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Schnee und Lawinen in den Schweizeralpen Winter 1967/68

Eidg. Institut für Schnee- und Lawinenforschung
Publishing year
Winterberichte des Eidg. Institutes für Schnee- und Lawinenforschung, Weissfluhjoch/Davos 32
192 pp. pages

Eidg. Institut für Schnee- und Lawinenforschung, 1969: Schnee und Lawinen in den Schweizeralpen Winter 1967/68. Winterberichte des Eidg. Institutes für Schnee- und Lawinenforschung, Weissfluhjoch/Davos, 32. Bern, Eidgenössische Drucksachen- und Materialzentrale. 192 pp. p.


26.01.2018  |  News


An event being hosted by the SLF and the Town of Davos looks back at the avalanche disaster of 26/27 January 1968.

Image 1 of 4
A house destroyed by the avalanche “In den Arelen”, which struck the Wolfgang district of Davos on 27 January 1968. Photo: E. Wengi, SLF
Image 2 of 4
Clearing operations on the railway line and road in the Landwasser valley (Davos). The avalanche here cut a wide swath and came down on the right side of the valley. It buried the railway line and road underneath several metres of snow, as well as the two entrances to the tunnels, and ultimately caused considerable damage to the forest on the opposite side of the valley. Photo: E. Wengi, SLF
Image 3 of 4
By far the largest destructive avalanche, which occurred at 10.40 pm on 26 January 1968, was released on the eastern flank of the Schiahorn. It destroyed the Parsennbahn railway bridge over the brook Dorfbach, caused enormous damage in the communities Auf der Egga and Auf den Böden, and plummeted as far as the road that is now Dorfstrasse. The avalanche claimed four lives. Photo: E. Wengi, SLF
Image 4 of 4
A building on the Egga destroyed by the Dorfbach avalanche of 26 January 1968. Photo: E. Wengi, SLF

Fifty years have passed since a series of hugely destructive avalanches struck Davos on 26 and 27 January 1968. No fewer than 41 avalanches wreaked devastation over far reaching areas, people were buried by the snow masses in six of the events. In the settlement zones of Davos thirteen people lost their lives in avalanches. Fifty-one residential properties, 14 barns and eleven hectares of forest were destroyed or damaged. By far the largest of the ruinous events was the Dorfbach avalanche. Among other annihilating incidents were the avalanche “In den Arelen” in the Wolfgang district of Davos; the Bildjibach avalanche; and the avalanche released from the Brämabüel that reached the site known locally as Dunkle Säge. Power cuts were caused by the toppling of electricity pylons, the Parsennbahn railway was damaged, the Rhätische Bahn railway line was blocked in nine places, and the main road was made impassable by eleven avalanches. For three days Davos was for all practical purposes cut off from the outside world. Only a few helicopter flights were available for the people and goods that needed to be moved most urgently. At the time, the characteristics and consequences of the catastrophe were unprecedented in Switzerland. Even seen from today’s perspective, such a localised concentration of highly destructive avalanches following unfamiliar or very seldom affected paths within a very short time is highly unusual; perhaps best compared with the dreadful avalanches of February 1999 in the Paznaun valley in the Austrian state of Tirol.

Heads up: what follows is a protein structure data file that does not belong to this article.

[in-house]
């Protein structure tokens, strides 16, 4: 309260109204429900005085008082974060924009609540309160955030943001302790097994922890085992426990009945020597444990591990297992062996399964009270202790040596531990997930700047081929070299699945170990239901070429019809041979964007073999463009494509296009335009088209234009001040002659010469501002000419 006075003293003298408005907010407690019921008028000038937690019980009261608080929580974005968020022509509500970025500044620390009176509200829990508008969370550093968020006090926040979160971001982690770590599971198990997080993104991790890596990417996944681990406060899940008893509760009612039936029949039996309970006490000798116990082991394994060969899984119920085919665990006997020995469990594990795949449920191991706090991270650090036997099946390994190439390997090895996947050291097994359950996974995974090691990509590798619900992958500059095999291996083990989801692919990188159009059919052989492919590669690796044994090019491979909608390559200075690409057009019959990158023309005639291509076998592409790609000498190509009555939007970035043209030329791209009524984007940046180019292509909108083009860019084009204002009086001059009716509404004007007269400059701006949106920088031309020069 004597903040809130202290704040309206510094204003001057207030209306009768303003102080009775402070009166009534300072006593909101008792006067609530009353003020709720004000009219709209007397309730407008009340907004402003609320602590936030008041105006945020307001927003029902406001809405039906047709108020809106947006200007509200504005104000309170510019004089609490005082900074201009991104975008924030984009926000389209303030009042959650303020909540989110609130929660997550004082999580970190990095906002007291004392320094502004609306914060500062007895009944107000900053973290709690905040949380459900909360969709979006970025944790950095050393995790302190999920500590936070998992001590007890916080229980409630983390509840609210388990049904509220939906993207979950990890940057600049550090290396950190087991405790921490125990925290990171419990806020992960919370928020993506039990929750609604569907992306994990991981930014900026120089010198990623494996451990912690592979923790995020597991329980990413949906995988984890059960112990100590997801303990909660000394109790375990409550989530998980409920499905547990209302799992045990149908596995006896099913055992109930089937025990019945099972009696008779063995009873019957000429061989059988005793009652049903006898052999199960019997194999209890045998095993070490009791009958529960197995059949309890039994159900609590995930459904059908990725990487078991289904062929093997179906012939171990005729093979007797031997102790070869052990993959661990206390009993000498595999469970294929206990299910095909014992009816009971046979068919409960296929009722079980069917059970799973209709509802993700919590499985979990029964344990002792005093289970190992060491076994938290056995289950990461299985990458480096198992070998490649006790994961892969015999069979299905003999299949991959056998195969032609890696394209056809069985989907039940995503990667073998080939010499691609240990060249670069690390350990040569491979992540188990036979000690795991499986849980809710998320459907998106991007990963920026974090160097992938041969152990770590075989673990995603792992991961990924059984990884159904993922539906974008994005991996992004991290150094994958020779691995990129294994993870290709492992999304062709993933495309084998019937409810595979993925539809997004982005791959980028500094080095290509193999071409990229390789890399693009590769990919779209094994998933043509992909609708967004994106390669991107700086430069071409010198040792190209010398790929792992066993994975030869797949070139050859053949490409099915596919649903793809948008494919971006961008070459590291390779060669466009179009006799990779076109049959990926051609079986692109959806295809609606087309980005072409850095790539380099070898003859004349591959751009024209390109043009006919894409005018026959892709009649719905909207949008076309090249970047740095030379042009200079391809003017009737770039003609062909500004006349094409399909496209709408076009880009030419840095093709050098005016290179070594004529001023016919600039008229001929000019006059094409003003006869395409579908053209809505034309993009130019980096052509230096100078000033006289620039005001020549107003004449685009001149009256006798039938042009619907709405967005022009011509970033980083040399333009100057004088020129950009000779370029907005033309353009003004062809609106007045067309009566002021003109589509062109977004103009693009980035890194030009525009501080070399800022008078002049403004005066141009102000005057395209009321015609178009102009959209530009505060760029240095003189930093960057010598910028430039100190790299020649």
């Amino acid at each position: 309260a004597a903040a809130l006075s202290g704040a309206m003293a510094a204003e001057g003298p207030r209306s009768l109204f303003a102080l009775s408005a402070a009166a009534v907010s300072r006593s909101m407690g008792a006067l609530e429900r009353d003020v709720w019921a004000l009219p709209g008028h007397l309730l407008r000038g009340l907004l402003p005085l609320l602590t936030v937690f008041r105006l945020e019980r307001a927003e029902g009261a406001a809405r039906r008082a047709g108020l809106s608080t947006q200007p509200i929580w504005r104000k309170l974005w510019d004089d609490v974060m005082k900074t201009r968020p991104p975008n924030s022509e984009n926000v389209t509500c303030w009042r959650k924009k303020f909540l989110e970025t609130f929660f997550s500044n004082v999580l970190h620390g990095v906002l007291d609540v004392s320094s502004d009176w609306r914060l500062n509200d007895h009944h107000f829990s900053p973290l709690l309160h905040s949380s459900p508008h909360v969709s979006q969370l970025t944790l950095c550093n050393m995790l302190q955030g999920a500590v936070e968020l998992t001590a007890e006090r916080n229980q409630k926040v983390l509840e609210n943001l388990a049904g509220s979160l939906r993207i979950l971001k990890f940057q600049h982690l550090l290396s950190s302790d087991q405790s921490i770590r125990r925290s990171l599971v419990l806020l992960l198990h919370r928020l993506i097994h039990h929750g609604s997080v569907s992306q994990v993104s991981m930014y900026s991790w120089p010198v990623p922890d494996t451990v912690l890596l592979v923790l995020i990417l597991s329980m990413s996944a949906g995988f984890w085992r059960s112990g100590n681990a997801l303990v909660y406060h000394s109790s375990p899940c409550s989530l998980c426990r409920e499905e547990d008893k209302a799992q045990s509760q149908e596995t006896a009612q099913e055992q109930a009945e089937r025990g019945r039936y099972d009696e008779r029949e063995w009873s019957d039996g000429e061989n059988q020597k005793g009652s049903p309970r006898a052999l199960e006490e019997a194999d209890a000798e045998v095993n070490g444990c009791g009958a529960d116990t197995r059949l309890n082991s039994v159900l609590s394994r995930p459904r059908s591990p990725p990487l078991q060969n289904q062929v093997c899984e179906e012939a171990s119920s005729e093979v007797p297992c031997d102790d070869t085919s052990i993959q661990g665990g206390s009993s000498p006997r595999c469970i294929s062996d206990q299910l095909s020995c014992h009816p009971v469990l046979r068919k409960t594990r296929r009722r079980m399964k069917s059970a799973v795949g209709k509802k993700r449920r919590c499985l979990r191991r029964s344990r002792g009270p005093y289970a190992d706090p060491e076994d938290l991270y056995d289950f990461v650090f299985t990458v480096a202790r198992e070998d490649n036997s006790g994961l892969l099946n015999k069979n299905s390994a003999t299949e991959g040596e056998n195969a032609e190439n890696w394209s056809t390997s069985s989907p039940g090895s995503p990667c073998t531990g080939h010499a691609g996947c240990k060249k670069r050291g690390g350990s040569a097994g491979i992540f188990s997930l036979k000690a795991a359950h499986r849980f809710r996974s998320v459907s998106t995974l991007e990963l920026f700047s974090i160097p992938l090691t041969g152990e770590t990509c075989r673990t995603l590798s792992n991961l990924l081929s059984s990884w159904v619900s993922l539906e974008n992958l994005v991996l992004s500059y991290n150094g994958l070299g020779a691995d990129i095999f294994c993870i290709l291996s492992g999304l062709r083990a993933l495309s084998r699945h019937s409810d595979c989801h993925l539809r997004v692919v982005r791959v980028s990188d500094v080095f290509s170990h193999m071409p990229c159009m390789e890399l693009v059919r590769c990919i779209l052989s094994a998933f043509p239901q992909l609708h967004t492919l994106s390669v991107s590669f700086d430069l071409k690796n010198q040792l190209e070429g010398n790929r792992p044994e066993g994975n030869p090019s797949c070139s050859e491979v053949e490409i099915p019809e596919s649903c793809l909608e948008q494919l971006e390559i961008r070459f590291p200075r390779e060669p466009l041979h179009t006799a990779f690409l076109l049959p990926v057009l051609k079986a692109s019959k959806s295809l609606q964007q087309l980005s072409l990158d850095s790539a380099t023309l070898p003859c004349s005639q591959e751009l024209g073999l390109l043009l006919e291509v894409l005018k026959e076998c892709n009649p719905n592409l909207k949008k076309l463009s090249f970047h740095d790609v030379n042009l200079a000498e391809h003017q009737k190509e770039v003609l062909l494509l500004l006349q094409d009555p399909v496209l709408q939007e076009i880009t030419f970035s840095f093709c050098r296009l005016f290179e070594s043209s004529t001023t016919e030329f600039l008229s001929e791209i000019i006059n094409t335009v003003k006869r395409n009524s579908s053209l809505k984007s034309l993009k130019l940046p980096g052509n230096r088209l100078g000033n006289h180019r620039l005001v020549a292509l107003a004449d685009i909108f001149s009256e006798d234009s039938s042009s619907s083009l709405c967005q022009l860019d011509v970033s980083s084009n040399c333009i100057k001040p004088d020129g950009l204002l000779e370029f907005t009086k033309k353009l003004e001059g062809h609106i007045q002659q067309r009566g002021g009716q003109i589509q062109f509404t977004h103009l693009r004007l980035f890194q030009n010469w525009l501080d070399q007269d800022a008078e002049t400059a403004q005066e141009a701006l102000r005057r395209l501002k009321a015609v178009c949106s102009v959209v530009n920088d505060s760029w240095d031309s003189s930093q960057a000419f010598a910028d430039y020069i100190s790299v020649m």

In the interim, federal, cantonal and district authorities have invested large sums in providing Davos with wide ranging protection against avalanches. Examples of the many improvements include the 390-meter long avalanche gallery alongside the lake, the avalanche dam in the Parsenn resort below the Schiahorn, extensive danger zoning, installations for triggering artificial avalanches, and the planning measures adopted by the Avalanche Warning Service of the town.

The SLF and the Town of Davos have now issued an open invitation to an event looking back on the avalanche disaster, which is to take place in the Aspen auditorium of the Congress Centre at 8 pm on Tuesday 6 February. Thomas Stucki (head of the SLF’s avalanche warning service) will describe the historical events, and Stephan Margreth (head of avalanche protection measures at the SLF) will present a summary of the avalanche defences that have been implemented since 1968. Hanspeter Hefti of the town’s Avalanche Commission will outline the measures that are now in place in Davos to prevent, to every extent possible, the occurrence of a similar incident. The audience will also hear eyewitness accounts of the immediate aftermath of the avalanche disaster.

Admission is free.

Programme: 8–9.30 pm, Congress Centre, Aspen room

Welcoming address

Tarzisius Caviezel, senior official in Davos
Jürg Schweizer, SLF Director

Description of the avalanche disaster


Thomas Stucki, head of the SLF’s avalanche warning service

History of defences in Davos, structural avalanche protection measures since the winter of 1968

Stefan Margreth, head of the SLF’s avalanche protection measures research group

Organisational avalanche protection measures in Davos

Hanspeter Hefti, avalanche officer of Davos local authority

A panel of eyewitnesses talk about their personal experiences 


Moderated by Birgit Ottmer, WSL/SLF head of communications

Open discussion and questions from the floor


Moderated by SLF Director Jürg Schweizer